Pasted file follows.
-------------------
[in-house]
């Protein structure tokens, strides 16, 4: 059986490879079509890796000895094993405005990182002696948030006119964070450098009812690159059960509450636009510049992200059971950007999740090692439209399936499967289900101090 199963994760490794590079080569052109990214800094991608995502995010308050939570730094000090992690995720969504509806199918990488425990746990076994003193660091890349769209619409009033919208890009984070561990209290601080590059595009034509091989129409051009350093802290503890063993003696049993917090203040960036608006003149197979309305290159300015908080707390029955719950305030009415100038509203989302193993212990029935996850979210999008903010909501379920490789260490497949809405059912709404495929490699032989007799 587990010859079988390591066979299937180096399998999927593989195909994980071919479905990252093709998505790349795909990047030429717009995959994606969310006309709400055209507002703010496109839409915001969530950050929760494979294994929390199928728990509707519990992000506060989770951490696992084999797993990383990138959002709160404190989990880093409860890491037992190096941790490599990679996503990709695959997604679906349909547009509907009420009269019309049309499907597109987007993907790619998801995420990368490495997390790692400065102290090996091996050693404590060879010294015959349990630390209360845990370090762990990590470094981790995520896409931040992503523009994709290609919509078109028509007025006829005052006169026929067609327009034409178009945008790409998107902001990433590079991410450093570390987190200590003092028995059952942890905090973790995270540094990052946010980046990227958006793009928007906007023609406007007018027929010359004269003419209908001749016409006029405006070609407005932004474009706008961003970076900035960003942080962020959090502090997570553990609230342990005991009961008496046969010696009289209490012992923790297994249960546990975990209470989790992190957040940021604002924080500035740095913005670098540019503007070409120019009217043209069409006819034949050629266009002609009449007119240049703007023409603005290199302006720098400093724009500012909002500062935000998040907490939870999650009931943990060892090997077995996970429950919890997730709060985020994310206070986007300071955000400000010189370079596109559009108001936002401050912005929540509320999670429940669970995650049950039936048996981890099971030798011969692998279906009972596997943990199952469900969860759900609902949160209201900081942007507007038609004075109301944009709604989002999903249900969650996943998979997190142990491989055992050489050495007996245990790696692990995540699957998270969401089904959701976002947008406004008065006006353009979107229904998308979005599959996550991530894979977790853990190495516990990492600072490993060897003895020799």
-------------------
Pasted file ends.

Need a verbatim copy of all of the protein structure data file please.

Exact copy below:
[in-house]
């Protein structure tokens, strides 16, 4: 059986490879079509890796000895094993405005990182002696948030006119964070450098009812690159059960509450636009510049992200059971950007999740090692439209399936499967289900101090 199963994760490794590079080569052109990214800094991608995502995010308050939570730094000090992690995720969504509806199918990488425990746990076994003193660091890349769209619409009033919208890009984070561990209290601080590059595009034509091989129409051009350093802290503890063993003696049993917090203040960036608006003149197979309305290159300015908080707390029955719950305030009415100038509203989302193993212990029935996850979210999008903010909501379920490789260490497949809405059912709404495929490699032989007799 587990010859079988390591066979299937180096399998999927593989195909994980071919479905990252093709998505790349795909990047030429717009995959994606969310006309709400055209507002703010496109839409915001969530950050929760494979294994929390199928728990509707519990992000506060989770951490696992084999797993990383990138959002709160404190989990880093409860890491037992190096941790490599990679996503990709695959997604679906349909547009509907009420009269019309049309499907597109987007993907790619998801995420990368490495997390790692400065102290090996091996050693404590060879010294015959349990630390209360845990370090762990990590470094981790995520896409931040992503523009994709290609919509078109028509007025006829005052006169026929067609327009034409178009945008790409998107902001990433590079991410450093570390987190200590003092028995059952942890905090973790995270540094990052946010980046990227958006793009928007906007023609406007007018027929010359004269003419209908001749016409006029405006070609407005932004474009706008961003970076900035960003942080962020959090502090997570553990609230342990005991009961008496046969010696009289209490012992923790297994249960546990975990209470989790992190957040940021604002924080500035740095913005670098540019503007070409120019009217043209069409006819034949050629266009002609009449007119240049703007023409603005290199302006720098400093724009500012909002500062935000998040907490939870999650009931943990060892090997077995996970429950919890997730709060985020994310206070986007300071955000400000010189370079596109559009108001936002401050912005929540509320999670429940669970995650049950039936048996981890099971030798011969692998279906009972596997943990199952469900969860759900609902949160209201900081942007507007038609004075109301944009709604989002999903249900969650996943998979997190142990491989055992050489050495007996245990790696692990995540699957998270969401089904959701976002947008406004008065006006353009979107229904998308979005599959996550991530894979977790853990190495516990990492600072490993060897003895020799």